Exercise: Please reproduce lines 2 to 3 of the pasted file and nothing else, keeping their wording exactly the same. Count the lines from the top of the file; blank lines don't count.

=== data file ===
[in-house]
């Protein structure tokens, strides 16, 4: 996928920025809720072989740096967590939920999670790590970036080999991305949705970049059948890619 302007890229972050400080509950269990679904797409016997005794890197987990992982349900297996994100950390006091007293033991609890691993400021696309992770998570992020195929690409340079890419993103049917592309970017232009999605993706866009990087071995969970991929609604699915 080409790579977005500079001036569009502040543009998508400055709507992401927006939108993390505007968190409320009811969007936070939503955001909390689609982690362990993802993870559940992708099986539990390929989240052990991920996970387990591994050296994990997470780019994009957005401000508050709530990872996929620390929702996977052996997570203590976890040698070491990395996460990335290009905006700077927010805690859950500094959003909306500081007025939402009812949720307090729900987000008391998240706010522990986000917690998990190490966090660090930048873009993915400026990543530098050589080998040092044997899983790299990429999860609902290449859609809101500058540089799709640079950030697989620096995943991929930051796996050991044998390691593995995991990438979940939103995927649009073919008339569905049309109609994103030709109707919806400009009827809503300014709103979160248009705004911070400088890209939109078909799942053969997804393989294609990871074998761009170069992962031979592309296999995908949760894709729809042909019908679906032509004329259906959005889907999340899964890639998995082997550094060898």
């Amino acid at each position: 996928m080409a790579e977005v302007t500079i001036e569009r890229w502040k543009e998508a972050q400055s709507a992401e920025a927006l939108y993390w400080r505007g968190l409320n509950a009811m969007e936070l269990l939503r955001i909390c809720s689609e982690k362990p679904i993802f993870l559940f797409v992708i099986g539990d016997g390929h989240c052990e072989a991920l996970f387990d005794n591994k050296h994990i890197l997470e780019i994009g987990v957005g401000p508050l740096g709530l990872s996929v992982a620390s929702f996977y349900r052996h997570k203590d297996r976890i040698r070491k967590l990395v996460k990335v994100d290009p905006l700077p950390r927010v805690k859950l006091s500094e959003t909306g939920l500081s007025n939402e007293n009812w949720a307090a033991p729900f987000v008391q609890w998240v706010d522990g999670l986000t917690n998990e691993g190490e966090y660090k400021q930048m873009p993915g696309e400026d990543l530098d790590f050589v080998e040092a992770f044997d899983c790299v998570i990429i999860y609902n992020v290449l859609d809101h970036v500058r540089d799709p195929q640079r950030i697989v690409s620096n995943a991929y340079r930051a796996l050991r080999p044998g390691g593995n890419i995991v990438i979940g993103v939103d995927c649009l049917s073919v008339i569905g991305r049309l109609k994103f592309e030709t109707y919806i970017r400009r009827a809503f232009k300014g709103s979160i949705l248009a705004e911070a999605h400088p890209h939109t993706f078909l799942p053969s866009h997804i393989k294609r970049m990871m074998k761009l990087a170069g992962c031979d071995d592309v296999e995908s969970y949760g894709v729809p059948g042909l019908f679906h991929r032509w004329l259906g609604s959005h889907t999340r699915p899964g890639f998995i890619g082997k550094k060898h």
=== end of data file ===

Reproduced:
């Protein structure tokens, strides 16, 4: 996928920025809720072989740096967590939920999670790590970036080999991305949705970049059948890619 302007890229972050400080509950269990679904797409016997005794890197987990992982349900297996994100950390006091007293033991609890691993400021696309992770998570992020195929690409340079890419993103049917592309970017232009999605993706866009990087071995969970991929609604699915 080409790579977005500079001036569009502040543009998508400055709507992401927006939108993390505007968190409320009811969007936070939503955001909390689609982690362990993802993870559940992708099986539990390929989240052990991920996970387990591994050296994990997470780019994009957005401000508050709530990872996929620390929702996977052996997570203590976890040698070491990395996460990335290009905006700077927010805690859950500094959003909306500081007025939402009812949720307090729900987000008391998240706010522990986000917690998990190490966090660090930048873009993915400026990543530098050589080998040092044997899983790299990429999860609902290449859609809101500058540089799709640079950030697989620096995943991929930051796996050991044998390691593995995991990438979940939103995927649009073919008339569905049309109609994103030709109707919806400009009827809503300014709103979160248009705004911070400088890209939109078909799942053969997804393989294609990871074998761009170069992962031979592309296999995908949760894709729809042909019908679906032509004329259906959005889907999340899964890639998995082997550094060898």
């Amino acid at each position: 996928m080409a790579e977005v302007t500079i001036e569009r890229w502040k543009e998508a972050q400055s709507a992401e920025a927006l939108y993390w400080r505007g968190l409320n509950a009811m969007e936070l269990l939503r955001i909390c809720s689609e982690k362990p679904i993802f993870l559940f797409v992708i099986g539990d016997g390929h989240c052990e072989a991920l996970f387990d005794n591994k050296h994990i890197l997470e780019i994009g987990v957005g401000p508050l740096g709530l990872s996929v992982a620390s929702f996977y349900r052996h997570k203590d297996r976890i040698r070491k967590l990395v996460k990335v994100d290009p905006l700077p950390r927010v805690k859950l006091s500094e959003t909306g939920l500081s007025n939402e007293n009812w949720a307090a033991p729900f987000v008391q609890w998240v706010d522990g999670l986000t917690n998990e691993g190490e966090y660090k400021q930048m873009p993915g696309e400026d990543l530098d790590f050589v080998e040092a992770f044997d899983c790299v998570i990429i999860y609902n992020v290449l859609d809101h970036v500058r540089d799709p195929q640079r950030i697989v690409s620096n995943a991929y340079r930051a796996l050991r080999p044998g390691g593995n890419i995991v990438i979940g993103v939103d995927c649009l049917s073919v008339i569905g991305r049309l109609k994103f592309e030709t109707y919806i970017r400009r009827a809503f232009k300014g709103s979160i949705l248009a705004e911070a999605h400088p890209h939109t993706f078909l799942p053969s866009h997804i393989k294609r970049m990871m074998k761009l990087a170069g992962c031979d071995d592309v296999e995908s969970y949760g894709v729809p059948g042909l019908f679906h991929r032509w004329l259906g609604s959005h889907t999340r699915p899964g890639f998995i890619g082997k550094k060898h």